Notes on lock-free programming

I used Julia as the language in my intro to parallel computing course this year, and it went quite well. Over the past year I’ve created some notes on Julia parallel computing topics, which may be of interest to the community. The latest are Notes on Lock-Free Programming with Atomics with Julia and Notes on Distributed Parallel Computing with Julia.

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Thanks for sharing!

When can we expect a Julia-version of your Elements of Parallel Programming book?

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My book is language-neutral, and uses pseudocode. I’ll have to start adding Julia implementations to the book’s github site.

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I only skimmed the code, so I apologise if I missed something. But I find the line `atomic_min!(D[j], D[i][] + g.weights[j,i]) > D[j][]` in the parallel `relax` function very tricky because I suspect the following scenario is possible

``````lhs1 = atomic_min!(D[j], D[i1][] + g.weights[j,i1])  # thread 1 (no update)
lhs2 = atomic_min!(D[j], D[i2][] + g.weights[j,i2])  # thread 2 (updated)
rhs1 = D[j][]                                        # thread 1
lhs1 > rhs1                                          # thread 1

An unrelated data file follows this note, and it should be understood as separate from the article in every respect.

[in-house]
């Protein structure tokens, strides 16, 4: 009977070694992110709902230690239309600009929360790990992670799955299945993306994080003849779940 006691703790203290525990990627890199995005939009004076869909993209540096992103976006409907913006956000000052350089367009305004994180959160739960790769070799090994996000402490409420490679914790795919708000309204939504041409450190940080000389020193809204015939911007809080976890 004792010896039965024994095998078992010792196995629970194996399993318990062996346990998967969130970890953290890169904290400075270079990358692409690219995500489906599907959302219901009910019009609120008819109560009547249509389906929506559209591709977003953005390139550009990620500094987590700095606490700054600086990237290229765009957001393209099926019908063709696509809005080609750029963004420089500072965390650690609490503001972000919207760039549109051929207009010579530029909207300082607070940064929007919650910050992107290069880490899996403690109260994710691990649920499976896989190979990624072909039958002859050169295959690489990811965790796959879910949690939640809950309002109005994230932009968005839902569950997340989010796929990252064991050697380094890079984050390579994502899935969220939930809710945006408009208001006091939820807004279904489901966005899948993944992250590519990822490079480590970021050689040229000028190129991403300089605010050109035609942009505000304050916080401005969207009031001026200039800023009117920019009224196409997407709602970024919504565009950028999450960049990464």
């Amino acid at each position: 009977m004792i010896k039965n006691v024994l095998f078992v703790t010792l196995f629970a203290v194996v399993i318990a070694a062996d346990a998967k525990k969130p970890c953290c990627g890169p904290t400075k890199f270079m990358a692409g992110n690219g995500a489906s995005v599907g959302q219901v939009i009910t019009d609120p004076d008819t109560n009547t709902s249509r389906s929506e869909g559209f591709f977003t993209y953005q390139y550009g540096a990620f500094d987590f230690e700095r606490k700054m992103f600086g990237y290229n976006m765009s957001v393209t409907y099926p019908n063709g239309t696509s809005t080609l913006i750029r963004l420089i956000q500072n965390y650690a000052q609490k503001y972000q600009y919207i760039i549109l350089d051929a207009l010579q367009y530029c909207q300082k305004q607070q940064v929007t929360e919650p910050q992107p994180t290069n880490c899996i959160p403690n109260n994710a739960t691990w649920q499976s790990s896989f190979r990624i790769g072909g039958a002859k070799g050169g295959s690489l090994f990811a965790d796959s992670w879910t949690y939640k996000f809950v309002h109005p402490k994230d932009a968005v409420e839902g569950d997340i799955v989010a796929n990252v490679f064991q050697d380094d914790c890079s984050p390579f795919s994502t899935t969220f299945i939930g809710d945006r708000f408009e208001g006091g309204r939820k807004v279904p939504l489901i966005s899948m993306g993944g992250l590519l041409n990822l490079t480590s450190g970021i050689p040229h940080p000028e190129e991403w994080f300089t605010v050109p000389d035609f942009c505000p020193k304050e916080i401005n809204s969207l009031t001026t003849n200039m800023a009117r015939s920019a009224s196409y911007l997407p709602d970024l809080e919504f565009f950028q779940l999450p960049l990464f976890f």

``````

That is to say, `>` evaluates to `true` in thread 1 since thread 2 updates `D[j]` in the middle.

My guess is that it’s still OK since all that matters is if `j` is in the list or not ? Maybe you discussed this in your book or consider it obvious for the readers at this stage, but I wonder if it makes sense to add a quick note for the correctness argument of the lock-free algorithm.

(I’d also suggest non-atomics approach for `subList` accumulation, but maybe that’s not the theme of this chapter.)

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You’re correct that this scenario doesn’t matter; what matters is that D[j] is updated atomically, and that j is inserted in a thread’s list once. Your comments make me think that I will expand the discussion to examine different thread orderings. As far as `subList` accumulation, that is already being done without atomics, however the atomic_cas is needed for updating `inList` to ensure all accesses are atomic.

Thanks for the confirmation. Yes, it’d be nice if non-trivial uses (e.g., not just incrementing a single counter) of atomics come with some discussion on its correctness.

IIUC, the `relax` algorithm is essentially `mapreduce(j -> Set([j]), union!, indices)` fused with filtering based on `atomic_min!(D[j], D[i][] + g.weights[j,i]) > D[j][]`. Since `reduce` can be done without atomics, there is no need to use `atomic_cas!` in principle. But the performance depends on how much contention the algorithm has on `InList[j]` and it’s conceivable that `atomic_cas!` is useful in algorithms like this.

I’ve updated the webpage to include a more detailed discussion of atomic_min and atomic_cas, and also to discuss the point you raised, @tkf, about the comparison `atomic_min!(D[j], D[i][] + g.weights[j,i]) > D[j][]` not being atomic.

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